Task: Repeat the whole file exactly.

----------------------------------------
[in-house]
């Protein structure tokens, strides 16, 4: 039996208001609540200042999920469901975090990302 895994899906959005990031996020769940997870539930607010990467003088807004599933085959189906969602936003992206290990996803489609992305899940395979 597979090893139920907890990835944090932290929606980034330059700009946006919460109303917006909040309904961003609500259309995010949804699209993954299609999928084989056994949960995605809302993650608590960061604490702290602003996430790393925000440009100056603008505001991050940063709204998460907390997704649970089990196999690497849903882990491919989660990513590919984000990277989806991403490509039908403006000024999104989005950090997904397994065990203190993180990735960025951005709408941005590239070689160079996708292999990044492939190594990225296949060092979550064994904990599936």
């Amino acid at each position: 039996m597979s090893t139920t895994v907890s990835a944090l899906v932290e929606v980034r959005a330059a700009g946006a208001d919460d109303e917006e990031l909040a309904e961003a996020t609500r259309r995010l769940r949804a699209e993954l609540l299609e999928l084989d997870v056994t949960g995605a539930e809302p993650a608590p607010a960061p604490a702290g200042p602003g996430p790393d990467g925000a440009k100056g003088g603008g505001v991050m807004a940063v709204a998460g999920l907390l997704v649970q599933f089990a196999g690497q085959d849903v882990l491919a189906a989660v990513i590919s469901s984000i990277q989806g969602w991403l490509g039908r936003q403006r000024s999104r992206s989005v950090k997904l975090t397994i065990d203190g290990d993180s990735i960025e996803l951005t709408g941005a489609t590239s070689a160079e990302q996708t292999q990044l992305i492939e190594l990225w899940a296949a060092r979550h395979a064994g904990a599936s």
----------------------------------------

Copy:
[in-house]
């Protein structure tokens, strides 16, 4: 039996208001609540200042999920469901975090990302 895994899906959005990031996020769940997870539930607010990467003088807004599933085959189906969602936003992206290990996803489609992305899940395979 597979090893139920907890990835944090932290929606980034330059700009946006919460109303917006909040309904961003609500259309995010949804699209993954299609999928084989056994949960995605809302993650608590960061604490702290602003996430790393925000440009100056603008505001991050940063709204998460907390997704649970089990196999690497849903882990491919989660990513590919984000990277989806991403490509039908403006000024999104989005950090997904397994065990203190993180990735960025951005709408941005590239070689160079996708292999990044492939190594990225296949060092979550064994904990599936």
């Amino acid at each position: 039996m597979s090893t139920t895994v907890s990835a944090l899906v932290e929606v980034r959005a330059a700009g946006a208001d919460d109303e917006e990031l909040a309904e961003a996020t609500r259309r995010l769940r949804a699209e993954l609540l299609e999928l084989d997870v056994t949960g995605a539930e809302p993650a608590p607010a960061p604490a702290g200042p602003g996430p790393d990467g925000a440009k100056g003088g603008g505001v991050m807004a940063v709204a998460g999920l907390l997704v649970q599933f089990a196999g690497q085959d849903v882990l491919a189906a989660v990513i590919s469901s984000i990277q989806g969602w991403l490509g039908r936003q403006r000024s999104r992206s989005v950090k997904l975090t397994i065990d203190g290990d993180s990735i960025e996803l951005t709408g941005a489609t590239s070689a160079e990302q996708t292999q990044l992305i492939e190594l990225w899940a296949a060092r979550h395979a064994g904990a599936s």